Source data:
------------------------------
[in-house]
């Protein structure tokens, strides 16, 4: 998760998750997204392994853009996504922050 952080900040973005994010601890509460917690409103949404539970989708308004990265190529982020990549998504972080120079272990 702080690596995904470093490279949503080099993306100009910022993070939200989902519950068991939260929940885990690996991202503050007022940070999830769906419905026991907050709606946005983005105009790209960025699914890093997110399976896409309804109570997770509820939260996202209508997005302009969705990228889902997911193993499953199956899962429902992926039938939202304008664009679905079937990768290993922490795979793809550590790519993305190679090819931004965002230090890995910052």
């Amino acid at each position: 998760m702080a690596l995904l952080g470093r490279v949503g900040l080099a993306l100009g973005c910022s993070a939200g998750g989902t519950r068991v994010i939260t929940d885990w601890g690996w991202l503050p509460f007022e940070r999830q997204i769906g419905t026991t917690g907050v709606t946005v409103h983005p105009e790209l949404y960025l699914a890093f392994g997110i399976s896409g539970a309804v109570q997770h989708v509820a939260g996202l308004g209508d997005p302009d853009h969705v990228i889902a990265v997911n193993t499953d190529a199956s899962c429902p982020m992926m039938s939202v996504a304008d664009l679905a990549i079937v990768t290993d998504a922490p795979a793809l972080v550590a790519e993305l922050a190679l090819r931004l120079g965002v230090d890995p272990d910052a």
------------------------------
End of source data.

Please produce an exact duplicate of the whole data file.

[in-house]
């Protein structure tokens, strides 16, 4: 998760998750997204392994853009996504922050 952080900040973005994010601890509460917690409103949404539970989708308004990265190529982020990549998504972080120079272990 702080690596995904470093490279949503080099993306100009910022993070939200989902519950068991939260929940885990690996991202503050007022940070999830769906419905026991907050709606946005983005105009790209960025699914890093997110399976896409309804109570997770509820939260996202209508997005302009969705990228889902997911193993499953199956899962429902992926039938939202304008664009679905079937990768290993922490795979793809550590790519993305190679090819931004965002230090890995910052």
């Amino acid at each position: 998760m702080a690596l995904l952080g470093r490279v949503g900040l080099a993306l100009g973005c910022s993070a939200g998750g989902t519950r068991v994010i939260t929940d885990w601890g690996w991202l503050p509460f007022e940070r999830q997204i769906g419905t026991t917690g907050v709606t946005v409103h983005p105009e790209l949404y960025l699914a890093f392994g997110i399976s896409g539970a309804v109570q997770h989708v509820a939260g996202l308004g209508d997005p302009d853009h969705v990228i889902a990265v997911n193993t499953d190529a199956s899962c429902p982020m992926m039938s939202v996504a304008d664009l679905a990549i079937v990768t290993d998504a922490p795979a793809l972080v550590a790519e993305l922050a190679l090819r931004l120079g965002v230090d890995p272990d910052a």